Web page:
Andrew came through on August 22, 1992. Martin, that old South Florida hand, (together with all the other experts,) said it would never hit: "Too early, too fast, too straight. They always slow, they always turn." But it didn't. The big new houses round us popped open, the old ones crumbled like sand castles and you could see to US 1 and for miles around; any tree left standing was stripped bare, a broken stick. We were in our old house that hunkered down like an old turtle behind the trees Martin had planted to the north-a wind break, indeed. Those big gumbo limbos were torn in two and lay like fallen soldiers alongside the walls. They did, in fact, die protecting the house: seeing them lying there made me cry.

So, my children, trees are GOOD. Don't ever let anyone convince you otherwise! Don't listen to your parents, the cops, the insurance peddlers or FP and L. You are more likely to die from a falling beer bottle in a bar than a falling tree! (That is, when you get older.) Remember: Trees Are Your Friends!

This is what can start when you just say "Andrew" to a long term South Dader- I resolve not to mention hurricanes in New Orleans, Gulf Port or poor Biloxi- (Like Fawlty Towers- "Don't mention the war!') They've all had enough. We will resist trading war stories or, heaven forbid, give into hurricane-envy. Because our hurricane, until Katrina, was the biggest and the best.

But this will be difficult because we are going to be staying with orchid people who sound absolutely delightful but I know that even in non-hurricane areas, orchid people, however delightful, have a tendency to stand around contemplating trees and bushes in their yards, often until it is almost too dark to see. And this is even if there are no orchids on them, even if no devastating storm has come through in the last year or two or there is no Dr. Motes standing there to be asked where would be a perfect spot for a vanda or an ailing cattleya.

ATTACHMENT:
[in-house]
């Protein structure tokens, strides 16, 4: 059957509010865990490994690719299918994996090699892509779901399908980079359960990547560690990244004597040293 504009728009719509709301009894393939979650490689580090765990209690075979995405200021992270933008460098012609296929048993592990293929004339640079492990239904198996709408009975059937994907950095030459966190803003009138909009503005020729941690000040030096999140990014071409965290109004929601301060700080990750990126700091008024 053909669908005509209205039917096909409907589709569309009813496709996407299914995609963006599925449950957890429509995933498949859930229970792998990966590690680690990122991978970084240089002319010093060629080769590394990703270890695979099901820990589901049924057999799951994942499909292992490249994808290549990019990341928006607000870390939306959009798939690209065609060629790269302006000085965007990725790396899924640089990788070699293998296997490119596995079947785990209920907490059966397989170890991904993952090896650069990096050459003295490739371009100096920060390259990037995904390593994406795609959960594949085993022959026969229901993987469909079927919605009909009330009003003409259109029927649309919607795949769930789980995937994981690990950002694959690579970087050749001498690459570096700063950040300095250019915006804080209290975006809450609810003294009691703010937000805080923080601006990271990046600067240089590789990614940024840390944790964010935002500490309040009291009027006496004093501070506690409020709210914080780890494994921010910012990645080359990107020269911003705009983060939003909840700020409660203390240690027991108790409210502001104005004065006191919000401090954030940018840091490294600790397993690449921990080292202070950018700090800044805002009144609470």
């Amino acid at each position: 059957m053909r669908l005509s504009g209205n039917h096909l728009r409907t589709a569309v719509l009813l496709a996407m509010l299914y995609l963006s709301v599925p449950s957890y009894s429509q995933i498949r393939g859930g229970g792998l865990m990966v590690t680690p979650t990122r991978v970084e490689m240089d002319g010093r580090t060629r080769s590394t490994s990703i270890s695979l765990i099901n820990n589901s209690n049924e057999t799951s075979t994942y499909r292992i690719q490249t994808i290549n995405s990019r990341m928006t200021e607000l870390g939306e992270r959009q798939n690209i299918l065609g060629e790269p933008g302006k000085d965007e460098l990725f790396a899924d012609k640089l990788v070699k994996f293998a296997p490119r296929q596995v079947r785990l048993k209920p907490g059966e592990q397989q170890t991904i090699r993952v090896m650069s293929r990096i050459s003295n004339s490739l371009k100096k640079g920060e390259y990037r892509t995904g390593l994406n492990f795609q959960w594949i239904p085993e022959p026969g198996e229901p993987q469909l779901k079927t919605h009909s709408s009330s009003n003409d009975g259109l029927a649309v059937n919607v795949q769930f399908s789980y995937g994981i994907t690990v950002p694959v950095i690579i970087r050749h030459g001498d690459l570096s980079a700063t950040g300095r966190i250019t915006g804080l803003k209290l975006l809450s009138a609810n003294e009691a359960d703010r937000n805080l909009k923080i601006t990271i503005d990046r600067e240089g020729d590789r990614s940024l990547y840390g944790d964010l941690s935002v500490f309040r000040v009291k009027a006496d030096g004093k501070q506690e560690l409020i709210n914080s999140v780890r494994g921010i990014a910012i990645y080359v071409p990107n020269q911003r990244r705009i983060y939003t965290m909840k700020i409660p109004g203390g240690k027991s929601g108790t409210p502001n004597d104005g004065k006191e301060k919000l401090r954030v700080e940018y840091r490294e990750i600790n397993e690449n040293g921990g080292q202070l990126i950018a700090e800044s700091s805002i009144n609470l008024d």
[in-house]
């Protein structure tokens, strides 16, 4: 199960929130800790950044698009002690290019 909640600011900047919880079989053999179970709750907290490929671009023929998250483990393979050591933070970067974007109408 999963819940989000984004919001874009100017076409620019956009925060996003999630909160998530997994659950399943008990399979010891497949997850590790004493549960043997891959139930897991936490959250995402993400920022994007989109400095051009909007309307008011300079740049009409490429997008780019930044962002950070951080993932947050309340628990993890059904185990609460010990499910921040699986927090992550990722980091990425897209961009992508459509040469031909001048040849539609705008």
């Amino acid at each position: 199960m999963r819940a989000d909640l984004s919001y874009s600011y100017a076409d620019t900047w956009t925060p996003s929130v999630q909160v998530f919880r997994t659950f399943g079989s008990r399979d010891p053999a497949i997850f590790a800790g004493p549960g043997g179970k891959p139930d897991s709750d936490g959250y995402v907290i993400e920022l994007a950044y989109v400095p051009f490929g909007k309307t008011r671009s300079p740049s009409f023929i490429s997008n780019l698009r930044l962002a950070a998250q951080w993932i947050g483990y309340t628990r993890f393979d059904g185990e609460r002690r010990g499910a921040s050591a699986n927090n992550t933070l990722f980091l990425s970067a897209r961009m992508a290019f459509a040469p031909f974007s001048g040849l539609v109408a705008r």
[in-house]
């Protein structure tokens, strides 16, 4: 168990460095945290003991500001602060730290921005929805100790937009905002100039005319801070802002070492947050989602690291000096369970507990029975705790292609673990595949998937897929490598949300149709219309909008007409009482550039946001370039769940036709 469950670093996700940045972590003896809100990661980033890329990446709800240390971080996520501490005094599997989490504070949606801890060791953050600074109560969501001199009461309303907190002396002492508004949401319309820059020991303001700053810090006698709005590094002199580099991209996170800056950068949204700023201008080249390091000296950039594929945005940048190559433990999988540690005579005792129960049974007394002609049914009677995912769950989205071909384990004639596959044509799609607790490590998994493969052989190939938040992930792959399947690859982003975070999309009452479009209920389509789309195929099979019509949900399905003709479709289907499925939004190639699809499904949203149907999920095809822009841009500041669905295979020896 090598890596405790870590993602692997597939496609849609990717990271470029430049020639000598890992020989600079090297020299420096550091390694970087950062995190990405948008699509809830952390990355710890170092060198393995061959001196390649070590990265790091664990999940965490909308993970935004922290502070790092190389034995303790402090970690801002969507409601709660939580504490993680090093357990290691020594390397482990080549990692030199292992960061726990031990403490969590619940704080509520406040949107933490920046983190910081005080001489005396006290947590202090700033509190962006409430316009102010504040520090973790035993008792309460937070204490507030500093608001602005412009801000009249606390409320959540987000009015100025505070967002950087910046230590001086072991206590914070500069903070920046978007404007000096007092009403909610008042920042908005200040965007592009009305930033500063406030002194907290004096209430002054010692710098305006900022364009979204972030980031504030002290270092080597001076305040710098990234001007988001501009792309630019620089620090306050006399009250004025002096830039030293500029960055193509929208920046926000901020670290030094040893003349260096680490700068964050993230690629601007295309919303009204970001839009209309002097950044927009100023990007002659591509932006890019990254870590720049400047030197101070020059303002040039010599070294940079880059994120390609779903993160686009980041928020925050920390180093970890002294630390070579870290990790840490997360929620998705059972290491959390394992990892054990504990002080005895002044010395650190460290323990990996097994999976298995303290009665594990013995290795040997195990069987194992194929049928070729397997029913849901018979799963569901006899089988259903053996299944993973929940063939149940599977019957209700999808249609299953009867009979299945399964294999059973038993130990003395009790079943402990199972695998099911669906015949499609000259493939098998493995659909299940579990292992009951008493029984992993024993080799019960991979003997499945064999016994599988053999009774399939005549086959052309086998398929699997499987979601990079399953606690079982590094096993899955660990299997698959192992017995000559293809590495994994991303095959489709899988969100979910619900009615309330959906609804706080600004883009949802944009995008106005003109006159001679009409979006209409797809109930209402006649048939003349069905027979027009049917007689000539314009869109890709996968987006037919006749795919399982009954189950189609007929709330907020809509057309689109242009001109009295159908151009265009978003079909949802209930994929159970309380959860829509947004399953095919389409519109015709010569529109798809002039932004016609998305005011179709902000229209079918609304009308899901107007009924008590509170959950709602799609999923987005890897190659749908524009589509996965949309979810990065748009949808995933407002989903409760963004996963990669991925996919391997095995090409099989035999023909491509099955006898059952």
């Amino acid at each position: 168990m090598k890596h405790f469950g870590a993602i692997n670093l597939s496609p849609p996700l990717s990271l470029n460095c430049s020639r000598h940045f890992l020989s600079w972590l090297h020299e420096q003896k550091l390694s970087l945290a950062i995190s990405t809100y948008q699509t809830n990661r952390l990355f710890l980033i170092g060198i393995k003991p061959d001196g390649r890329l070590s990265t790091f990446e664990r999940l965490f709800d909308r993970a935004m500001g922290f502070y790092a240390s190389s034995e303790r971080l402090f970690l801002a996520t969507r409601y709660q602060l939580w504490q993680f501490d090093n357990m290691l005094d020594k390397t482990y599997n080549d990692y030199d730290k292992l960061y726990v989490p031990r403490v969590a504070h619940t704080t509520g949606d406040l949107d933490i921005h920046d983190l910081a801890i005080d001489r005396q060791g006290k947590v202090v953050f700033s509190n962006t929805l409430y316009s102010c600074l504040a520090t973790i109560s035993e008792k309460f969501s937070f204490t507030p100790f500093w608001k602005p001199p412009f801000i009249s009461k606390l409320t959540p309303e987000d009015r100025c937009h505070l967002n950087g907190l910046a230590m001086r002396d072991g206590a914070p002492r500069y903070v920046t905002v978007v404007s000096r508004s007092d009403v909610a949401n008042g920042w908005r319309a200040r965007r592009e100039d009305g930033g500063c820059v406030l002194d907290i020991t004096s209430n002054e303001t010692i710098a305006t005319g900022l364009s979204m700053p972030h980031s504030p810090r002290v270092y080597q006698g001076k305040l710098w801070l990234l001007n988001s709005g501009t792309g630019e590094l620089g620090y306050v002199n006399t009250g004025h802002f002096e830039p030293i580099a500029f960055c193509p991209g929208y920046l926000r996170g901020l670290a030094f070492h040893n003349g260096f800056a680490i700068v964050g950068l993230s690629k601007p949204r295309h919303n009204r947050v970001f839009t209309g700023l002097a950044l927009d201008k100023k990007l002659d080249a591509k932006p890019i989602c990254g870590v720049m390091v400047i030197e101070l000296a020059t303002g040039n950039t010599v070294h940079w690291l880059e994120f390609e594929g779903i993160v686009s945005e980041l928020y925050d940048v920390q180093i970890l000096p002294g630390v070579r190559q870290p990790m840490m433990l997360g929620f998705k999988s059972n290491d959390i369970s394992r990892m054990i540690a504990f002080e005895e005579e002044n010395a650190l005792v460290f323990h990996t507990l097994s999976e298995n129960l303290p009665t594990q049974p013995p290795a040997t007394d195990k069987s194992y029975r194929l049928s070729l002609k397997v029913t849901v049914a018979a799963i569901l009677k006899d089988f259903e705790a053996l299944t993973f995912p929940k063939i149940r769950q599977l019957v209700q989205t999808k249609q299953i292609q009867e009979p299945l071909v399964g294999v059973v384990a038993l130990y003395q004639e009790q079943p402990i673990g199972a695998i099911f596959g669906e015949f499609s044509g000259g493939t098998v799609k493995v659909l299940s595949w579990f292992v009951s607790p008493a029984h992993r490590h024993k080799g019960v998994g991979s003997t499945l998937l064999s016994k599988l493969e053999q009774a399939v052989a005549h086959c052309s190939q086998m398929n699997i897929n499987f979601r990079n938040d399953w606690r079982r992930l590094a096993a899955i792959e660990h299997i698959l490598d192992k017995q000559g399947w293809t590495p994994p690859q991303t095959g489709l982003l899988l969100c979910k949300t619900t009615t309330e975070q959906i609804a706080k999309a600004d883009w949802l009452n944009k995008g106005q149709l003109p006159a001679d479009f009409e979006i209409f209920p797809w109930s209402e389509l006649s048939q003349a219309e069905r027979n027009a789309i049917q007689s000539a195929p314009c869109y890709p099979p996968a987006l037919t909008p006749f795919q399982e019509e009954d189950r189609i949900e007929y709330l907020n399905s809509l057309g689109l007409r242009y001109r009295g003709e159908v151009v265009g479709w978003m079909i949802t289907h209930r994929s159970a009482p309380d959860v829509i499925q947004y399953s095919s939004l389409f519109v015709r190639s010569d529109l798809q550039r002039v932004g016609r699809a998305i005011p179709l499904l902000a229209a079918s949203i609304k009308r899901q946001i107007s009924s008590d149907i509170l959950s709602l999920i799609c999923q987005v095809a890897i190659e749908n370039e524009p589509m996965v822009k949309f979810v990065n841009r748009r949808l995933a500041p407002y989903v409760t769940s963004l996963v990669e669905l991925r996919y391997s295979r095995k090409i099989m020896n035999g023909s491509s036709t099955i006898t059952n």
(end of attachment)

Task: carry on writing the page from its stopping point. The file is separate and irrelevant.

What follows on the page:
If there is a yard, there will be new trees to discuss and bare spaces to mourn where once a great family tree stood and it will be hard not to trade so many great stories about trees. Our old mulberry tree got such a shock to its system after Andrew that it fruited the very next month, in September. Our big beautiful sapodilla finally keeled over in Andrew- I watched it go, watching the storm through the gap between the planks we'd put up over the french doors in the kitchen. It fell slowly against the bamboo and the bamboo fell against the kitchen wall on the north side and the two of them we are sure helped hold the roof down. And, with great difficulty, (it was a big tree,) soon after, we propped it up again. It survived Katrina (minimal) and Rita (nothing at all) but when Wilma arrived the old sapodilla had had enough. I saw it once again from my spot, as I looked through the gap in the planks- (Martin, the old hurricane hand, asleep- saving his energy for the next morning.) It swayed to and fro while I called out "No! Hold on!" and it keeled over gently down towards the kitchen again, like an elephant sinking to its knees.